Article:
FOULDS: We remain unsure about our feelings on Afghanistan
Alexander The Great, Genghis Khan, Britain, the Soviet Union and a Western coalition led by the United States.
All have led armies into Afghanistan and none have managed to fully conquer the mysterious land.
It could be argued the latter mission — Operation Enduring Freedom, launched after the Sept. 11, 2001 terrorist attacks in the U.S. — was less a conquest than a retaliatory strike to foment regime change.
Nevertheless, more than a decade after the invasion of Afghanistan, aided by Canadian troops — 158 of whom died on duty, including Kamloops’ Erin Doyle — the question remains: Has it been a success?
With Canada set to pull all its troops out of the country by the end of 2014, the question is becoming more relevant as each day passes.
Nick Gammer teaches foreign policy and international relations at Thompson Rivers University.
Earlier this month, he attended a conference in Indianapolis, at which 14 Canadian scholars submitted papers on the impact of our nation’s involvement in Afghanistan (see story on page A16).
So, has it been a success?
That, Gammer said, depends on how one defines the mission.
Was it a war, an effort to stabilize or humanitarian intervention? Was it, at various times, all three?
Regardless of how one defines the nation’s involvement, Canada lost 158 soldiers during its mission and, to many, it seems to be for naught.
Just four days ago, a suicide bomber killed 45 people and wounded 60 more in an attack in Maimana, in northern Afghanistan.
There were attacks elsewhere the same day, including a Taliban operation in which they buried a bomb near the grave of a man they had killed two weeks earlier.
When that man’s nephews visited his resting place, the bomb exploded, killing one nephew and maiming the other.
Western troops are preparing to leave, carnage continues and the question remains: Was it a success?
From one perspective, Gammer believes it has been successful.
“I think it has been a success in that we have upgraded our ability to intervene more effectively,” he said, noting Canada will be able to more efficiently harmonize civilian and military aspects of future such missions.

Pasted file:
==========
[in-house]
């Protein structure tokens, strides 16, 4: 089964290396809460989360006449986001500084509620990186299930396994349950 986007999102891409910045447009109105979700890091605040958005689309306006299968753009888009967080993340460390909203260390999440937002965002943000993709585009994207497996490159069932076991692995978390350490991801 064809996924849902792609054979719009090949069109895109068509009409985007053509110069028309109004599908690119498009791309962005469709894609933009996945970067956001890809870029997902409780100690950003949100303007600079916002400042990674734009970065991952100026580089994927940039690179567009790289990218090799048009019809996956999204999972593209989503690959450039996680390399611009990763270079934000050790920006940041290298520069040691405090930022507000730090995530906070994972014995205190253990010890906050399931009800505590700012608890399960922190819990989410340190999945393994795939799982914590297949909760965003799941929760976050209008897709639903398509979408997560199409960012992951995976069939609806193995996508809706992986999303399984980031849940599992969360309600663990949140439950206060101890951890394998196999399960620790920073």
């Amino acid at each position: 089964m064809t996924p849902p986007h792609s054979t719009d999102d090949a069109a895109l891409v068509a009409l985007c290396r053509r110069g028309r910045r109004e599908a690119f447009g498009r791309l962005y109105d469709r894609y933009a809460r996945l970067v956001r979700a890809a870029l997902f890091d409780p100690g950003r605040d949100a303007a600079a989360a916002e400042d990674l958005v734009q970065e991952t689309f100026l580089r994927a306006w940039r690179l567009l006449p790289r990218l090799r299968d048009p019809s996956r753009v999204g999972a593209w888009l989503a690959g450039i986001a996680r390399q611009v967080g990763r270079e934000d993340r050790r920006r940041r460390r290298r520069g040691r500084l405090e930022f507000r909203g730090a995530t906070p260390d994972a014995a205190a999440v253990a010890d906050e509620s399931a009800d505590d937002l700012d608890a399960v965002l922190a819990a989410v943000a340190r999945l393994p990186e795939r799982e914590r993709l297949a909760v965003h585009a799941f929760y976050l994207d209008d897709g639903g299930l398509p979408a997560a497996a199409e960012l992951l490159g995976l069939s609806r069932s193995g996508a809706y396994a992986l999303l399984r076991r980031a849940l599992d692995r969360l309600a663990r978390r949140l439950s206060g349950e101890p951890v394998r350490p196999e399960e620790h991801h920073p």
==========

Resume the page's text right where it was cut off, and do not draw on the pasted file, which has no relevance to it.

It’s interesting to consider public reaction to war.
Veterans of the Second World War returned home as heroes, given ticker-tape parades and honoured with education bills and housing initiatives.
American veterans of the Vietnam War returned home to find much of their country had come to despise their involvement (despite the fact the vast majority were drafted and were forced to serve).
Veterans of Afghanistan?
“Canadians have been oddly quiet about our mission in Afghanistan,” Gammer said. “Canadians haven’t figured out how to react.”
Unless you are part of the fabric of the family and friends of those 158 who died in Afghanistan, it certainly is difficult to find a true reaction to a conflict with which you have no real connection.
In the comfortable cocoon that is Canadian life, the mess that is Afghanistan, the life and death struggle, remains a story that appears ever so less frequently in the newspaper.
The most-honest reaction I have witnessed remains my encounter in May with a trio of elementary kid during a ceremony to add Doyle’s name to the Kamloops Cenotaph.
Isaac Roberge, Nathan Connors and Quinlan Smith had studied Doyle’s life and death in class and all three said they were considering a stint with the cadets — but landing on the battlefield was more than a little troubling, and understandable so.
Quinlan noted his great-grandfather served in the Second World War.
Did he talk about his experiences in battle?
“Not really,” Quinlan said.
“It’s not a pretty thing to talk about.”
It never is.